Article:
Remembering Morgan Glen alive with the sound of music
Help revive the vibrant social history tucked into the deep gorge of Morgan Glen, Larkhall, by joining a FREE archaeological event on Saturday 5 and Sunday 6 March.
Morgan Glen was once a bustling hub for Larkhall social occasions, such as dances and pageants. Join CAVLP Heritage, the Friends of Morgan Glen and the Larkhall Community Growers to rediscover the history of this beautiful, hidden place by recording memories, stories and lost archaeology.
No experience of archaeology is necessary – FREE training will be provided and there will be activities for people of all ages and abilities, including photography, archaeological survey, oral history recording and creative map making.
Do you have memories or photos of visiting the band stand for dances and pageants? Did you work at the Avonbank bleach works? Did you traverse the viaduct? Have you memories of Broomhill House? If so, bring them along on Saturday 5 and Sunday 6 March.
“Morgan Glen has a rich concentration of important archaeological sites, which can tell us a great deal about the history and heritage of the Larkhall area, as well as the now lost industries in this part of Scotland,” explains CAVLP Heritage Officer Dr Paul Murtagh.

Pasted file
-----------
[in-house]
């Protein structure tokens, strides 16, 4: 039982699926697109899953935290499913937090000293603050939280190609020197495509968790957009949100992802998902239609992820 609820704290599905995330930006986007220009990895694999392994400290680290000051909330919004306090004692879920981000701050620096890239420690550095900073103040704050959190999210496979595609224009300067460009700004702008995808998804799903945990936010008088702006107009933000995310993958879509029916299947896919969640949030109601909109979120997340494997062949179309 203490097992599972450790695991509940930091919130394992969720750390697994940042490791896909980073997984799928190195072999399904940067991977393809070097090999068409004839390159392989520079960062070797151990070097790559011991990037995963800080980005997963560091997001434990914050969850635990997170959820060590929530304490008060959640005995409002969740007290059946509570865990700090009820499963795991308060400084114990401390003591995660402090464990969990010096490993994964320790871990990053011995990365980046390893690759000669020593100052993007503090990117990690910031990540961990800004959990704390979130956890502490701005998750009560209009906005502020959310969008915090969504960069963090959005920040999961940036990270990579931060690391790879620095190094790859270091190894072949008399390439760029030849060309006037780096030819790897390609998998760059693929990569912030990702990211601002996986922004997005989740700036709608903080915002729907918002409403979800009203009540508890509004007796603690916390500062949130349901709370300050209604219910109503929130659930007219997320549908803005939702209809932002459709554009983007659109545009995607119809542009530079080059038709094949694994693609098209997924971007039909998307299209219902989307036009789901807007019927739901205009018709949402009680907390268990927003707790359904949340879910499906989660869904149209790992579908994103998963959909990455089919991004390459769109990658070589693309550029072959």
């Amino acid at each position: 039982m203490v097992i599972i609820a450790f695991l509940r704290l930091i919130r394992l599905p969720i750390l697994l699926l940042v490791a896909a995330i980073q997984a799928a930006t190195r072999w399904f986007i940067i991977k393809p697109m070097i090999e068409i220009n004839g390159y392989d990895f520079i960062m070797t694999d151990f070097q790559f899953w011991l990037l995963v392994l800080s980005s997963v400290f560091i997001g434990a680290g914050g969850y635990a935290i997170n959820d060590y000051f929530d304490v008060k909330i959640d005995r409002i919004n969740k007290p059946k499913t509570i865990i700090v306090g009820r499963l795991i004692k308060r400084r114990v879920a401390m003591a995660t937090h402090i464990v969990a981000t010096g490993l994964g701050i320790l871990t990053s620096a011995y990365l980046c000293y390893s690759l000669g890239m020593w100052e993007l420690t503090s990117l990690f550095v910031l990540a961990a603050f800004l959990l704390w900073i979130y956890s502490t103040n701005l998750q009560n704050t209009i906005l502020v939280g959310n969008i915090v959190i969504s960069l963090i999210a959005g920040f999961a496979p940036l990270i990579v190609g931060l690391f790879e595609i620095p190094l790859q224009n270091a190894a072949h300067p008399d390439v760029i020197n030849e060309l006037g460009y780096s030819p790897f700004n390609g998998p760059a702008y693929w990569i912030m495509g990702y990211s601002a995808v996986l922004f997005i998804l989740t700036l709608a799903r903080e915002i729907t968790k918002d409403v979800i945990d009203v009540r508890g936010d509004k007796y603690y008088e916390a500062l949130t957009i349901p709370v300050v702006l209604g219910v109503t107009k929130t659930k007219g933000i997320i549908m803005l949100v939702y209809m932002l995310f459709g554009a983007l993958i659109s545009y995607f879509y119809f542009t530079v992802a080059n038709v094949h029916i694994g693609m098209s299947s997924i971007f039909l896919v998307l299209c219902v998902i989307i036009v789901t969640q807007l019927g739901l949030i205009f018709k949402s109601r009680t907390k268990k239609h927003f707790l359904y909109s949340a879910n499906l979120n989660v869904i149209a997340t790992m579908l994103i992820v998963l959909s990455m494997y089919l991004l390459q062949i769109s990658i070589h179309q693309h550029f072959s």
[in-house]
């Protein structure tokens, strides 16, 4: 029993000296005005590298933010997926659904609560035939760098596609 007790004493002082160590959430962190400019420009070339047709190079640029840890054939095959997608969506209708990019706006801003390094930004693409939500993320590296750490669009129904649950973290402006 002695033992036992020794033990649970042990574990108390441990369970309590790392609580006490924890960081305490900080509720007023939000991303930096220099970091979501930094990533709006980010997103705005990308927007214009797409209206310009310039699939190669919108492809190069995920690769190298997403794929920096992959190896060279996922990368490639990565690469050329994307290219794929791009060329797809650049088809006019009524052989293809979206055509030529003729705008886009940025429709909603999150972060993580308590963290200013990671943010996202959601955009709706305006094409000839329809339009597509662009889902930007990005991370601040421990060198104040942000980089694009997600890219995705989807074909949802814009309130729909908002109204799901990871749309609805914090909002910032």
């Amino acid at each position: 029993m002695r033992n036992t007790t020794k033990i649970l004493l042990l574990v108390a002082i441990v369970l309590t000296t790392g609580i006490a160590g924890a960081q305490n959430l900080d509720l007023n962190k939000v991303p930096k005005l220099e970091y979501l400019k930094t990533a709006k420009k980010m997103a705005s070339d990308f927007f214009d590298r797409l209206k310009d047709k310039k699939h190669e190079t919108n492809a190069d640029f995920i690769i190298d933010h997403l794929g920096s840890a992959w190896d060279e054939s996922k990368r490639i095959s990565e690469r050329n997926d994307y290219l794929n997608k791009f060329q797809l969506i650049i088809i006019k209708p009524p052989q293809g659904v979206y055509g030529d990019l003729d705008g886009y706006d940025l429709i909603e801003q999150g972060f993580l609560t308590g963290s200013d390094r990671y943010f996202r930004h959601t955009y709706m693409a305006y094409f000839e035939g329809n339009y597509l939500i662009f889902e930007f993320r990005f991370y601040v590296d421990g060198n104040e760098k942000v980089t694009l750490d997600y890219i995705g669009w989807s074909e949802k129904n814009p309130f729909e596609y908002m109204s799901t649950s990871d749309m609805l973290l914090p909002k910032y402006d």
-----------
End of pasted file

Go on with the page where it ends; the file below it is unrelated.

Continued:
He continues, “Sites such as Broomhill House, the viaduct and the bandstand remain important landmarks today, which people can remember in their former glory. We want to record the physical archaeological remains as well as stories and memories from people who have worked, played and lived around them. We are particularly keen to hear from people that have memories of the dances and pageants that took place at the bandstand, now lost in the woodland, but once at the heart of the community on summer weekends.”
The Friends of Morgan Glen have been working to enhance the Glen for a number of years and are keen to encourage people to explore this special place.
Ann Rankin of the group explains, “Morgan Glen is an important site environmentally as a Site of Special Scientific Interest (SSI) and Special Area of Conservation (SAC). The social history of the woodland is equally as important – and the kindness of John Morgan, proprietor of the nearby Applebank Inn will be forever remembered in the name Morgan Glen. He bought the land as a safe place for his wife to walk, but stated that it must be left to the people of Larkhall for their entertainment and enjoyment after her passing in 1932. The woodland became a centre of entertainment for ‘Larkie’ folk, who would spend weekends playing music and dancing ‘down the glen’ on the dance floor that they built in the natural amphitheatre.”